The KCNQ channel family includes five genes, known as Kcnq1-5. Most family members are required for proper function of either the nervous or cardiovascular system as loss of function mutations in Kcnq genes lead to LQTS syndrome (Kcnq1), progressive hearing loss (Kcnq4) and benign familial neonatal convulsions (BFNC), a pediatric epilepsy (Kcnq2, Kcnq3). KCNQ2/3 heteromeric channels are thought to mediate the M-current, a sub-threshold activating potassium conductance that controls the excitability of CNS neurons. However, unlike KCNQ3 channels, more than 90% of mutations related to the BFNC are mapped to the Kcnq2 gene locus and Kcnq2 knockout mice die within 24 hours after birth. Thus, Kcnq2 may either be the primary KCNQ subunit in the brain or it may play a unique role in additional physiological processes. Our long-term goal is to understand the in vivo functions of KCNQ channels and how mutations in these channels lead to epileptogenesis. The overall goal of this project is to determine the role of KCNQ2 channels in controlling intrinsic neuronal excitability. To achieve our objective we will combine pharmacology, protein engineering, genetics, and electrophysiology. Using these approaches we will first establish the functional contribution of KCNQ2 channels to the M-current across development using a recently identified KCNQ2-specific inhibitor. We will subsequently test whether KCNQ2 channels underlie multiple conductances in the brain using gain-of-function mutations and novel pharmacology. Lastly, we will test the role of KCNQ2 channels in regulating resting and active membrane properties using Kcnq2 conditional knockout mice. These studies will be conducted in mouse brain slices using current- and voltage-clamp recordings. We will use hippocampus as a model brain area because it is implicated in epilepsy and learning and memory. The results from these studies will provide insight into an important potassium channel that plays a fundamental role in limiting unchecked neuronal activity and seizures in the brain.

Public Health Relevance

Dysfunction of the potassium channel KCNQ2 leads to the pediatric epilepsy benign familial neonatal convulsions, but the mechanisms by which these channels affect neuronal activity are not well-understood. Our goal is to unravel the precise physiological role KCNQ2 channels play in the normal brain. Such work will provide an improved understanding of innate mechanisms that prevent epileptogenesis and could lead to the development of novel anti-epileptic drugs.

Agency
National Institute of Health (NIH)
Institute
National Institute of Neurological Disorders and Stroke (NINDS)
Type
Research Project (R01)
Project #
5R01NS073981-03
Application #
8420449
Study Section
Neurotransporters, Receptors, and Calcium Signaling Study Section (NTRC)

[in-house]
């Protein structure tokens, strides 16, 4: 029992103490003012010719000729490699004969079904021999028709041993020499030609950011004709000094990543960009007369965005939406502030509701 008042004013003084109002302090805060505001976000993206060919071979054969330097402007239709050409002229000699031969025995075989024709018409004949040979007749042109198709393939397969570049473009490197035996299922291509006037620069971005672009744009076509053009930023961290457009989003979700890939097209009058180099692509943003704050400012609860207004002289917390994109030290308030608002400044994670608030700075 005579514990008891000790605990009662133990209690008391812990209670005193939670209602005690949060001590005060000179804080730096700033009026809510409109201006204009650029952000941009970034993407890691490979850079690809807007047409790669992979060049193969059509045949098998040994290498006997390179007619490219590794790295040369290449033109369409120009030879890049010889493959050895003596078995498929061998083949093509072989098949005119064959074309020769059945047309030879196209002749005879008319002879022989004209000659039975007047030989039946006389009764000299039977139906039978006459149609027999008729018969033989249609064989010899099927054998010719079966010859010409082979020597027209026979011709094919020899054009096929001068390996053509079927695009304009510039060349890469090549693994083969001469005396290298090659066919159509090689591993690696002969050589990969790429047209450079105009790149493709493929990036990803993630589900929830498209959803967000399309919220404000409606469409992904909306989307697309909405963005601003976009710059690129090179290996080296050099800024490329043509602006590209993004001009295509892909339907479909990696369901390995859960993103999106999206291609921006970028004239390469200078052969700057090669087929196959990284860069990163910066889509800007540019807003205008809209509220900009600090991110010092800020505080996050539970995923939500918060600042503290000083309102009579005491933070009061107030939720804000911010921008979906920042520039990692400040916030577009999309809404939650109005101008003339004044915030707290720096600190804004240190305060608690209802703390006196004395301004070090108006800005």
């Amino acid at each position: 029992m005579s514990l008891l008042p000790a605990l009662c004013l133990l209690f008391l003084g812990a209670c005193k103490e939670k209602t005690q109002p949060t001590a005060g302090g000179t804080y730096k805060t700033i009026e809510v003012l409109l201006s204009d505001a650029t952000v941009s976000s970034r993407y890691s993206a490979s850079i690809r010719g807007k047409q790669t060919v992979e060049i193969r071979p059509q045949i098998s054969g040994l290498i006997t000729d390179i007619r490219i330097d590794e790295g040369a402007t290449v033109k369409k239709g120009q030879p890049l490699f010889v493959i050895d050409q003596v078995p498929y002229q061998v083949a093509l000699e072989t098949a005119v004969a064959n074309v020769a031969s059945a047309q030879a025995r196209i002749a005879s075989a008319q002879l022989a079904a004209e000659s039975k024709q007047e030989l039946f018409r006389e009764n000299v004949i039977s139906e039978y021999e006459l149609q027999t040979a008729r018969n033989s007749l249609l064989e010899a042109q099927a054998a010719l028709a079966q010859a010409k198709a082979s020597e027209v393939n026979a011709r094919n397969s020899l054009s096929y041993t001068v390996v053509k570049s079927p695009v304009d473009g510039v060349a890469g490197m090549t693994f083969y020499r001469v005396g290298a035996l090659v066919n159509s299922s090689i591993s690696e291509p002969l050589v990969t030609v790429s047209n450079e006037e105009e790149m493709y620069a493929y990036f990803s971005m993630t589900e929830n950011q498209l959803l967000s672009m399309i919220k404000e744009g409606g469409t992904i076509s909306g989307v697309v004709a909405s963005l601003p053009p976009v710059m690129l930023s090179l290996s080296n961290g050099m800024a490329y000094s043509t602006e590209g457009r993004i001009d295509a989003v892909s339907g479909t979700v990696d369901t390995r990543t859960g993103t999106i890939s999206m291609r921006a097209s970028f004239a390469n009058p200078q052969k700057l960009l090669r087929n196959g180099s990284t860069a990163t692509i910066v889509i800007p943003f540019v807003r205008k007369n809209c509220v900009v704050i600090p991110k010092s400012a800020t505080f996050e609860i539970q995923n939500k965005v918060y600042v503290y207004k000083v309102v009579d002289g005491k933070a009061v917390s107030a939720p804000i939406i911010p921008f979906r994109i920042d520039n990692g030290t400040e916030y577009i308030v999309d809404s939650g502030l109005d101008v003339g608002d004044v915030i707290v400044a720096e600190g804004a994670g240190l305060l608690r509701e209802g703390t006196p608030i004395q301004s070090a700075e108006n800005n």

Program Officer
Silberberg, Shai D
Project Start
2011-03-01
Project End
2016-02-29
Budget Start
2013-03-01
Budget End
2014-02-28
Support Year
3
Fiscal Year
2013
Total Cost
$319,785
Indirect Cost
$108,691
Name
University of Connecticut
Department
Physiology
Type
Schools of Arts and Sciences
DUNS #
614209054
City
Storrs-Mansfield
State
CT
Country
United States
Zip Code
06269
Abiraman, Krithika; Sah, Megha; Walikonis, Randall S et al. (2016) Tonic PKA Activity Regulates SK Channel Nanoclustering and Somatodendritic Distribution. J Mol Biol 428:2521-37
Kim, Kwang S; Duignan, Kevin M; Hawryluk, Joanna M et al. (2016) The Voltage Activation of Cortical KCNQ Channels Depends on Global PIP2 Levels. Biophys J 110:1089-98
Mulkey, Daniel K; Hawkins, Virginia E; Hawryluk, Joanna M et al. (2015) Molecular underpinnings of ventral surface chemoreceptor function: focus on KCNQ channels. J Physiol 593:1075-81
Hawkins, Virginia E; Hawryluk, Joanna M; Takakura, Ana C et al. (2015) HCN channels contribute to serotonergic modulation of ventral surface chemosensitive neurons and respiratory activity. J Neurophysiol 113:1195-205
Kalappa, Bopanna I; Soh, Heun; Duignan, Kevin M et al. (2015) Potent KCNQ2/3-specific channel activator suppresses in vivo epileptic activity and prevents the development of tinnitus. J Neurosci 35:8829-42
Zhou, Yun; Wang, Xiaoyu; Tzingounis, Anastasios V et al. (2014) EAAT2 (GLT-1; slc1a2) glutamate transporters reconstituted in liposomes argues against heteroexchange being substantially faster than net uptake. J Neurosci 34:13472-85
Soh, Heun; Pant, Rima; LoTurco, Joseph J et al. (2014) Conditional deletions of epilepsy-associated KCNQ2 and KCNQ3 channels from cerebral cortex cause differential effects on neuronal excitability. J Neurosci 34:5311-21
Soh, Heun; Niday, Zachary; Tzingounis, Anastasios V (2014) Cortical KCNQ2/3 channels; insights from knockout mice. Channels (Austin) 8:389-90
Hawryluk, Joanna M; Moreira, Thiago S; Takakura, Ana C et al. (2012) KCNQ channels determine serotonergic modulation of ventral surface chemoreceptors and respiratory drive. J Neurosci 32:16943-52
Andrade, Rodrigo; Foehring, Robert C; Tzingounis, Anastasios V (2012) The calcium-activated slow AHP: cutting through the Gordian knot. Front Cell Neurosci 6:47

Showing the most recent 10 out of 11 publications